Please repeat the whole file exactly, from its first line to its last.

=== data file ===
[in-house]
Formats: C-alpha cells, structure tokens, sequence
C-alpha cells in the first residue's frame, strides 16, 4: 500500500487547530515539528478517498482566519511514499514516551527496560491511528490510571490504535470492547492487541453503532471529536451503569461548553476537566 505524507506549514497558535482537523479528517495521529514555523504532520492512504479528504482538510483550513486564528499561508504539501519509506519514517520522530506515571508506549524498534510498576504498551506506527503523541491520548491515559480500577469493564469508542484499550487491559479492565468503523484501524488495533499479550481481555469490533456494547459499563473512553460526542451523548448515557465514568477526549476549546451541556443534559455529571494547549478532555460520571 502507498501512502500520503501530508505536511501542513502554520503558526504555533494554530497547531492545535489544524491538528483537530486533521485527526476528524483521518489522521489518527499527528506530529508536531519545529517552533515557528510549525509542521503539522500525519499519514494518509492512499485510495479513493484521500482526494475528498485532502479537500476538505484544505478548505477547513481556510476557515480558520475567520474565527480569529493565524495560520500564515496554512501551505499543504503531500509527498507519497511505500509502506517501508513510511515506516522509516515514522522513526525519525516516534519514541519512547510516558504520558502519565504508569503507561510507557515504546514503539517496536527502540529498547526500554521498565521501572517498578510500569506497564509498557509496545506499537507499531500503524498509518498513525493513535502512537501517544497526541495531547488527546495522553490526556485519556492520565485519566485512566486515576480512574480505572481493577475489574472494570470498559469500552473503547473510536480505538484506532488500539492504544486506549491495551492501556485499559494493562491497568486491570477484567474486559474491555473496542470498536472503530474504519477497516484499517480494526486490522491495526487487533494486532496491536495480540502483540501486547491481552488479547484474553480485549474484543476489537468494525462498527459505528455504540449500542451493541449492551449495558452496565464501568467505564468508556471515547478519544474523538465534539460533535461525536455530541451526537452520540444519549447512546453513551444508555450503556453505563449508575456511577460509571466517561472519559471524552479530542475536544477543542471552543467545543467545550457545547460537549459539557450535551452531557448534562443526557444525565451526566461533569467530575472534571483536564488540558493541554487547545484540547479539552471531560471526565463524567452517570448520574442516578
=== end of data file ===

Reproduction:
[in-house]
Formats: C-alpha cells, structure tokens, sequence
C-alpha cells in the first residue's frame, strides 16, 4: 500500500487547530515539528478517498482566519511514499514516551527496560491511528490510571490504535470492547492487541453503532471529536451503569461548553476537566 505524507506549514497558535482537523479528517495521529514555523504532520492512504479528504482538510483550513486564528499561508504539501519509506519514517520522530506515571508506549524498534510498576504498551506506527503523541491520548491515559480500577469493564469508542484499550487491559479492565468503523484501524488495533499479550481481555469490533456494547459499563473512553460526542451523548448515557465514568477526549476549546451541556443534559455529571494547549478532555460520571 502507498501512502500520503501530508505536511501542513502554520503558526504555533494554530497547531492545535489544524491538528483537530486533521485527526476528524483521518489522521489518527499527528506530529508536531519545529517552533515557528510549525509542521503539522500525519499519514494518509492512499485510495479513493484521500482526494475528498485532502479537500476538505484544505478548505477547513481556510476557515480558520475567520474565527480569529493565524495560520500564515496554512501551505499543504503531500509527498507519497511505500509502506517501508513510511515506516522509516515514522522513526525519525516516534519514541519512547510516558504520558502519565504508569503507561510507557515504546514503539517496536527502540529498547526500554521498565521501572517498578510500569506497564509498557509496545506499537507499531500503524498509518498513525493513535502512537501517544497526541495531547488527546495522553490526556485519556492520565485519566485512566486515576480512574480505572481493577475489574472494570470498559469500552473503547473510536480505538484506532488500539492504544486506549491495551492501556485499559494493562491497568486491570477484567474486559474491555473496542470498536472503530474504519477497516484499517480494526486490522491495526487487533494486532496491536495480540502483540501486547491481552488479547484474553480485549474484543476489537468494525462498527459505528455504540449500542451493541449492551449495558452496565464501568467505564468508556471515547478519544474523538465534539460533535461525536455530541451526537452520540444519549447512546453513551444508555450503556453505563449508575456511577460509571466517561472519559471524552479530542475536544477543542471552543467545543467545550457545547460537549459539557450535551452531557448534562443526557444525565451526566461533569467530575472534571483536564488540558493541554487547545484540547479539552471531560471526565463524567452517570448520574442516578